In separate posts on Tuesday, three top Facebook executives described what they said were the company's latest efforts to protect the integrity of elections around the world by removing accounts, ads and other content generated by the Russia-based Internet Research Agency (IRA). In particular, the company said its actions were meant to help Russians, Facebook CEO Mark Zuckerberg wrote in a blog post Tuesday.
"Most of our actions against the IRA to date have been to prevent them from interfering in foreign elections," Zuckerberg said. "This update is about taking down their pages targeting people living in Russia."
Chief security officer Alex Stamos wrote that 70 Facebook accounts, 65 Instagram accounts and 138 Facebook Pages linked to the IRA would be scrubbed from the company's platforms. The "vast majority" (95 percent) of the content was written in Russian, Stamos said, and targeted audiences in Russia or in neighboring, former Soviet countries. In total, roughly 1.5 million unique users followed at least one of the purged accounts, according to Stamos' post.
The IRA garnered intense scrutiny after media reports and assessments by the U.S. intelligence community revealed how professional trolls at the Kremlin-linked company sought to sow discord and disinformation via online influence operations during the 2016 U.S. presidential election.
Facebook's move follows a previous purge in September of 470 IRA accounts and pages that the company deemed "inauthentic" and said were designed to spread divisive content.
In this instance, it was purely the accounts' association with the IRA, and not their content, that prompted their removal. Zuckerberg said that while the company respects "people and governments sharing political views on Facebook," it would remove the pages of any organization that attempted repeatedly to set up fake accounts intended to mislead users.
"This Russian agency has repeatedly acted deceptively and tried to manipulate people in the US, Europe, and Russia," Zuckerberg wrote, "and we don't want them on Facebook anywhere in the world."
COO Sheryl Sandberg added in her own post that the company would "keep working to remove bad actors, reduce misinformation and false news, and keep you informed of the important changes we're making."
The company said it would, in the coming weeks, update a tool that would allow users to check whether they had interacted with content generated by an IRA-controlled account.
"We'd like to share more," Stamos wrote, "and we're looking into the best way to provide more transparency into what the IRA has done."
In February, special counsel Robert Muellerwith ties to the IRA, including businessman Yevgeny Prigozhin, whose background in catering and close ties to Russian President Vladimir Putin have earned him the moniker "Putin's chef." None of the named Russian defendants has been arrested or extradited.
Nathaniel Gleicher, Facebook's Head of Cybersecurity Policy, told CBS News that Tuesday's announcement was the result of a lengthy technical analysis that was separate and distinct from the Mueller indictments.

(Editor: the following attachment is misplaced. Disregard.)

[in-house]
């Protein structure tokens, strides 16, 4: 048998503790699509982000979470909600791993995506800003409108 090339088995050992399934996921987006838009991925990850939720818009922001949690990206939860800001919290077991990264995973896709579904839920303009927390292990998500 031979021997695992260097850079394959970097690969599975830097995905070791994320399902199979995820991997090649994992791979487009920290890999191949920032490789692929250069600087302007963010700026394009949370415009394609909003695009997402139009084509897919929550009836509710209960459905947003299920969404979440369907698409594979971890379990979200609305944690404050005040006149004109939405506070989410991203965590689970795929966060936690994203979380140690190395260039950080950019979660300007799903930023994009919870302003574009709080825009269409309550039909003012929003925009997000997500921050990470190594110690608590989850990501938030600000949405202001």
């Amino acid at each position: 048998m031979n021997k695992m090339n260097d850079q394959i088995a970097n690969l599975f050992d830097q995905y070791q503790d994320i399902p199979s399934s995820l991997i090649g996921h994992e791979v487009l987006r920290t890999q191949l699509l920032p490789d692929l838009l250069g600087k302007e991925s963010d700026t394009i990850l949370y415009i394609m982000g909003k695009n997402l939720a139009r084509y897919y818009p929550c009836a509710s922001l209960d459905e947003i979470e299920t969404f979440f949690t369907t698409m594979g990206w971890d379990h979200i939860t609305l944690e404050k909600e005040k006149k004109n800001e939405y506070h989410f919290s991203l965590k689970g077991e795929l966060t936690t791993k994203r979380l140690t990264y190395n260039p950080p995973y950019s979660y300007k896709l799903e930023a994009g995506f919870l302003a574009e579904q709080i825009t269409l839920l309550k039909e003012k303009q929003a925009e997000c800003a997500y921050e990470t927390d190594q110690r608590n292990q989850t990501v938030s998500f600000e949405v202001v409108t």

The company is also carrying out an analysis of the accounts implicated in the special counsel's indictment, Gleicher said, as would be standard practice for Facebook "whenever entities are added to a sanctions list." The U.S. Treasury sanctioned 21 individuals and 9 entities, including Prigozhin and the other defendants named by Mueller, in March.
Gleicher did not provide a timeline for when the Mueller-related analysis would be completed.
He also specified that, of the remaining five percent of content Facebook removed on Tuesday, 2% was "bilingual" – written in Russian and one other language – and three percent was written in English. Gleicher said most of the content targeted the "Russian domestic situation" and, while a small percentage of followers who engaged with the content were from the United States, none of the content itself "directly engaged with the U.S. political environment."
Vice Chairman of the Senate Intelligence Committee Mark Warner, D-Virginia, welcomed Facebook's latest efforts to purge IRA content – while still suggesting they were less than adequate. Warner has frequently voiced skepticism that Facebook and other social media platforms have thoroughly investigated disinformation efforts perpetrated by Russia and other foreign actors.
"[I]t was always clear that Russian activity on Facebook extended far beyond the 470 fake accounts and pages that the company shut down in September," Warner said in a statement. "Today's disclosure of more IRA-linked accounts is evidence that the Kremlin continues to exploit platforms like Facebook to sow division, spread disinformation, and influence political debates around the globe."
Warner reiterated his hope that Zuckerberg – along with the heads of other tech companies – would work with Congress to update existing laws and "better protect our democracy in the future."
Zuckerberg has been invited to testify before two Senate committees – Judiciary and Commerce – in part to face questions about the company's safeguarding of private user data after it was revealed that London-based political consulting firm Cambridge Analytica, which was employed by the Trump campaign, illicitly gathered and potentially misused data from more than 50 million Facebook users.
On Wednesday, the House Energy and Commerce Committee announced that Zuckerberg had agreed to testify next week, on April 11. It is not yet clear whether or when he may testify before the Senate.